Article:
Me is who, Roland. The presumption of decision-making simplicity made by Chua and Zou and many a Main Street fist-shaker, which undergirds their pro-versus-anti-social construct, is faulty. In the scenarios laid out by Chua and Zou, the CEO’s profitable option is latched loosely to an un-weighted possibility of some undetermined harm. This possibility must be balanced not only against the potential for profit and self-gain, but also the responsibilities and accountability to others that a CEO shoulders – including external loci of concern such as the job security of an extensive employee network, family members and other dependents, and a demanding consumer base.
Also, let’s not forget that, as a member of society, even a CEO shares in the detriment of any collateral damage and thus has a vested interest in balancing harms. Chua and Zou (and perhaps even you, Roland) over-simplify and neglect a host of decision-making modulators when damning a CEO’s complex decision as purely profit-driven, selfish and (by a further interpretative quantum leap) antisocial.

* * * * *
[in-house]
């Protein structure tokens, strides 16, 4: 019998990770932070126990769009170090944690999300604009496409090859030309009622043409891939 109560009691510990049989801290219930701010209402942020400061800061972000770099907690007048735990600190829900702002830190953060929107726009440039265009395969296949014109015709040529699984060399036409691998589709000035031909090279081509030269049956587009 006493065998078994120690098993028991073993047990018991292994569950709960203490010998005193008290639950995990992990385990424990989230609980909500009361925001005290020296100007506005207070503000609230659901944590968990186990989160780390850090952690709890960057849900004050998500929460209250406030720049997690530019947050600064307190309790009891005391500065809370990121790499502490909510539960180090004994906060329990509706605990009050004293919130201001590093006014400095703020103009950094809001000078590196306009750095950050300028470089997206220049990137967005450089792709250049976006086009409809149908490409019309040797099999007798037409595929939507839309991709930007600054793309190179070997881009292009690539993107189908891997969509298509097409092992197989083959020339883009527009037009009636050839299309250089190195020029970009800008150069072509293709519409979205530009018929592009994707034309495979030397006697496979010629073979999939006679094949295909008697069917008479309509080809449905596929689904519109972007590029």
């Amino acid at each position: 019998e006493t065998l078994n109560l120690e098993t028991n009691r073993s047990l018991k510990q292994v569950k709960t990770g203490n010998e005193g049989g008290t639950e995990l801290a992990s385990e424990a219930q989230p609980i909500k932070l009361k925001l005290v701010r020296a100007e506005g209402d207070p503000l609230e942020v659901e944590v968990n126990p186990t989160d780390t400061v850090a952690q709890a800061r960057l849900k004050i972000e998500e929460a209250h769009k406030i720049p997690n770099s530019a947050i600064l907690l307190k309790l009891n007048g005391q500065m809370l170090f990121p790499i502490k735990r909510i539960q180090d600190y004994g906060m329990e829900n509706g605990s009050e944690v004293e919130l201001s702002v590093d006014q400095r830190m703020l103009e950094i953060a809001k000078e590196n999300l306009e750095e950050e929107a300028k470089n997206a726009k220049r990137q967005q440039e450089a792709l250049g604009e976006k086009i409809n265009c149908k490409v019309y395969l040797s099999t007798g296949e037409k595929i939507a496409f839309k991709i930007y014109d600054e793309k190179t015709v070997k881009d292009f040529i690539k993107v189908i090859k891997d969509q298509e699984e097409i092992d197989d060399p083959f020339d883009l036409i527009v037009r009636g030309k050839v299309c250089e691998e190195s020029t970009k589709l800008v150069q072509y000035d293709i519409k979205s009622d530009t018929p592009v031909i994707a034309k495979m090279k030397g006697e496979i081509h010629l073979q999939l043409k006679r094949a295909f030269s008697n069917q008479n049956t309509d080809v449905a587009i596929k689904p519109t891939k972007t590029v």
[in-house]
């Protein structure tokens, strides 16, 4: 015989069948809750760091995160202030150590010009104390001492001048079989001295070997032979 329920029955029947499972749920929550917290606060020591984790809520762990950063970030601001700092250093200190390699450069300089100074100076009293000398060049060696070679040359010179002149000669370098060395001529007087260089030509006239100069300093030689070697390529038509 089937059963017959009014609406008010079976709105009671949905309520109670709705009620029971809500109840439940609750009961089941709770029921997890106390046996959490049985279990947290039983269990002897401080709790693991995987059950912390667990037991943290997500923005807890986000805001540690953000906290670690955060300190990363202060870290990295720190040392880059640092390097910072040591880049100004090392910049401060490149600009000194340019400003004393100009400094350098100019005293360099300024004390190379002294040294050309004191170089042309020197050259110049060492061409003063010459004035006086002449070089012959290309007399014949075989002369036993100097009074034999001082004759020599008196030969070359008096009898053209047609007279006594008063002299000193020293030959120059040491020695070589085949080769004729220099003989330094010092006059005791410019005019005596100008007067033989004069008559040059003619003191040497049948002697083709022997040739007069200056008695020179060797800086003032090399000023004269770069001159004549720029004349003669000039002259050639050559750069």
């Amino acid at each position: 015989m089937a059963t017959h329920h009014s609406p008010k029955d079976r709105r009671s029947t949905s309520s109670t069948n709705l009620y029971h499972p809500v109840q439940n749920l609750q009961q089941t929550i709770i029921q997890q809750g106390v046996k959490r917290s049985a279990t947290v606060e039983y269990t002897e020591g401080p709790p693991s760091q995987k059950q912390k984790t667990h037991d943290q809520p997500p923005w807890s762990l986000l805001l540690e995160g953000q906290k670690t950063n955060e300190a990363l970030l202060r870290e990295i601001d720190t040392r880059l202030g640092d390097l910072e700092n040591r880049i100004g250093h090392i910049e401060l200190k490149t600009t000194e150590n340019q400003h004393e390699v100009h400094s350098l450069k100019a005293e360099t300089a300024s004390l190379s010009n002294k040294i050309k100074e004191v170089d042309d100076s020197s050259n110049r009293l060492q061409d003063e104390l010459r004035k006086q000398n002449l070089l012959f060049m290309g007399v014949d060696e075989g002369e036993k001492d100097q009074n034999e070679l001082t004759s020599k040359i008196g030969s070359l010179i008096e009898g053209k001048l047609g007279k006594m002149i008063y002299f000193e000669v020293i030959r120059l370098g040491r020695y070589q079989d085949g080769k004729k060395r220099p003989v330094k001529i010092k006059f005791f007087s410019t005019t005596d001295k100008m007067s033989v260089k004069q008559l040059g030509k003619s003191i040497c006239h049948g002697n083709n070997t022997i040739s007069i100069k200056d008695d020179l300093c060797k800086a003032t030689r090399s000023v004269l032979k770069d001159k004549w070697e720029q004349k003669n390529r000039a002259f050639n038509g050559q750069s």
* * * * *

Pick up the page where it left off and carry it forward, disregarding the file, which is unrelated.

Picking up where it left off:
Roland and I do wholeheartedly agree about the need for transparency in the analysis and interpretation of studies that purport to derive moral decision-making. Most importantly, we jointly call for a disclosure (first to self, then to readership) about the moral assumptions underlying question design and conclusions.
Of course, I could then go on to question the utility of such research, but perhaps Roland and I can continue that tug-o’-war in future posts.
Finally, in keeping with our experimental “delinkification” policy, the list of web pages referenced in the post is below! Plus the companion to that stray asterisk by the phrase “violent video game.”
*Chua and Zou really lost my (i.e. Roland’s) sympathy here when they implicitly equated marketing a violent video game with releasing flawed software or dumping sludge into estuaries teeming with baby herons. I would direct you to a compelling essay by media maven Henry Jenkins that illustrates why Chua and Zou’s choice struck me as monumentally foolhardy, but that’s a pretty slanted source (however well-lined with citations it may be) so to avoid arguing in bad faith I’ll supplement it with a rather more balanced report from ScienceDaily.